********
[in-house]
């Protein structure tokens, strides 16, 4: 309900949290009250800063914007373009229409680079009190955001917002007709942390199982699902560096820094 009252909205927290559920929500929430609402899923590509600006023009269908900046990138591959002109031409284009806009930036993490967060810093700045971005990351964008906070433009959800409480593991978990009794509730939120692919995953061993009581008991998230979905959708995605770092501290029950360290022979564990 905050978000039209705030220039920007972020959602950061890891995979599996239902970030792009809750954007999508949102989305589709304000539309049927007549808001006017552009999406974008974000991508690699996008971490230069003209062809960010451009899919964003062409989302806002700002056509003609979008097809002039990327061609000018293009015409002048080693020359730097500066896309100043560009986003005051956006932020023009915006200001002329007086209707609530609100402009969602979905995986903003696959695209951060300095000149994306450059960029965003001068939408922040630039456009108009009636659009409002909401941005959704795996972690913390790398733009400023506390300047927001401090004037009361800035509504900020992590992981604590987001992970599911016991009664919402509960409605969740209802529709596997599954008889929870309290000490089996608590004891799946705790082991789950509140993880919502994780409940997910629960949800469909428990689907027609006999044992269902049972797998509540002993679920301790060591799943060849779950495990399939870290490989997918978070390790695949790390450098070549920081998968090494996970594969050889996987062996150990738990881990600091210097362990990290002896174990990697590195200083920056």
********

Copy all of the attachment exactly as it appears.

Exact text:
[in-house]
């Protein structure tokens, strides 16, 4: 309900949290009250800063914007373009229409680079009190955001917002007709942390199982699902560096820094 009252909205927290559920929500929430609402899923590509600006023009269908900046990138591959002109031409284009806009930036993490967060810093700045971005990351964008906070433009959800409480593991978990009794509730939120692919995953061993009581008991998230979905959708995605770092501290029950360290022979564990 905050978000039209705030220039920007972020959602950061890891995979599996239902970030792009809750954007999508949102989305589709304000539309049927007549808001006017552009999406974008974000991508690699996008971490230069003209062809960010451009899919964003062409989302806002700002056509003609979008097809002039990327061609000018293009015409002048080693020359730097500066896309100043560009986003005051956006932020023009915006200001002329007086209707609530609100402009969602979905995986903003696959695209951060300095000149994306450059960029965003001068939408922040630039456009108009009636659009409002909401941005959704795996972690913390790398733009400023506390300047927001401090004037009361800035509504900020992590992981604590987001992970599911016991009664919402509960409605969740209802529709596997599954008889929870309290000490089996608590004891799946705790082991789950509140993880919502994780409940997910629960949800469909428990689907027609006999044992269902049972797998509540002993679920301790060591799943060849779950495990399939870290490989997918978070390790695949790390450098070549920081998968090494996970594969050889996987062996150990738990881990600091210097362990990290002896174990990697590195200083920056």